Platt Holden (firstname.lastname@example.org)
Mon, 29 Sep 1997 01:54:57 +0100
Diana is correct in asserting that Pirsig's four levels of value patterns
cannot be explained intellectually.
So what are we to do? How can we possible get someone to understand us by
directly experiencing the four value patterns?
I used the high school curricula to define the four levels because 1) most
people have had the high school experience, and 2) while in high school
have sprinkled iron filings over a magnet, viewed pond water through a
microscope, touched a cultural artifact, written a book report and solved a
problem in plane geometry. The distinctions between those kinds of
experience are clear even though we can never know what it's really like to
be an iron filing, a little critter swimming in pond scum or Buddhist monk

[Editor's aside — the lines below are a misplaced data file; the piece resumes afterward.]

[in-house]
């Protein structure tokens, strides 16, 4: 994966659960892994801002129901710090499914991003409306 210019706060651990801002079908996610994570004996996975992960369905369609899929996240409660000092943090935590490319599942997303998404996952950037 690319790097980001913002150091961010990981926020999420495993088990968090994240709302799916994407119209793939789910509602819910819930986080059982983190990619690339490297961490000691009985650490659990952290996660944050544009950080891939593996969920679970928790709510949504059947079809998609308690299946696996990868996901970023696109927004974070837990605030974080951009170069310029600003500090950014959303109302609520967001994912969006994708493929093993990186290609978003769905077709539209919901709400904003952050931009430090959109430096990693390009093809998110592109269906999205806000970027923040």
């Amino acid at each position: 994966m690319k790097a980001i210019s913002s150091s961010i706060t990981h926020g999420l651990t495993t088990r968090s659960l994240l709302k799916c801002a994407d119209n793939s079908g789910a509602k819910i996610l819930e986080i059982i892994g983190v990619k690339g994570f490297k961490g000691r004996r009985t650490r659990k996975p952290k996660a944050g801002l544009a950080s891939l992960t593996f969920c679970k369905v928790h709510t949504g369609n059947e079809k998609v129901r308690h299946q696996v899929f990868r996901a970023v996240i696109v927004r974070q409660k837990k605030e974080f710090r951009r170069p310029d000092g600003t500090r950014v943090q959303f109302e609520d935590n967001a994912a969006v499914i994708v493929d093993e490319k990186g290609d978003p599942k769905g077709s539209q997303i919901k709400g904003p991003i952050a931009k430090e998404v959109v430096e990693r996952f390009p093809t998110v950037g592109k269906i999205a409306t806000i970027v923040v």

living in Hong Kong.
So when sitting around discussing the MOQ with friends and someone asks me
to define an inorganic value pattern I say, "In high school physics class
did you ever sprinkle iron filings on a magnet and see the filings cluster
around the poles? Well, that's an inorganic value pattern."
The challenge for me has always been to find ways to explain the MOQ to
people who have no interest in philosophy and/or are so set in the static
pattern of subject/object that to say the world is values engenders either
an incredulous stare, a patronizing smile or an gently phrased retort like
"Are you nuts?" As Pirsig says in Chapter 9, "If you're going to talk
about Quality at all you have to be ready to answer someone like Rigel. You
have to have a ready-made Metaphysics of Quality that you can snap at him
like some catechism. Phaedrus didn't have a Catechism of Quality and that's
why he got hit."
>From now on I'm going to keep a chocolate bar handy so when someone asks,
"What's an organic value pattern?" I'll answer, "Eat this."
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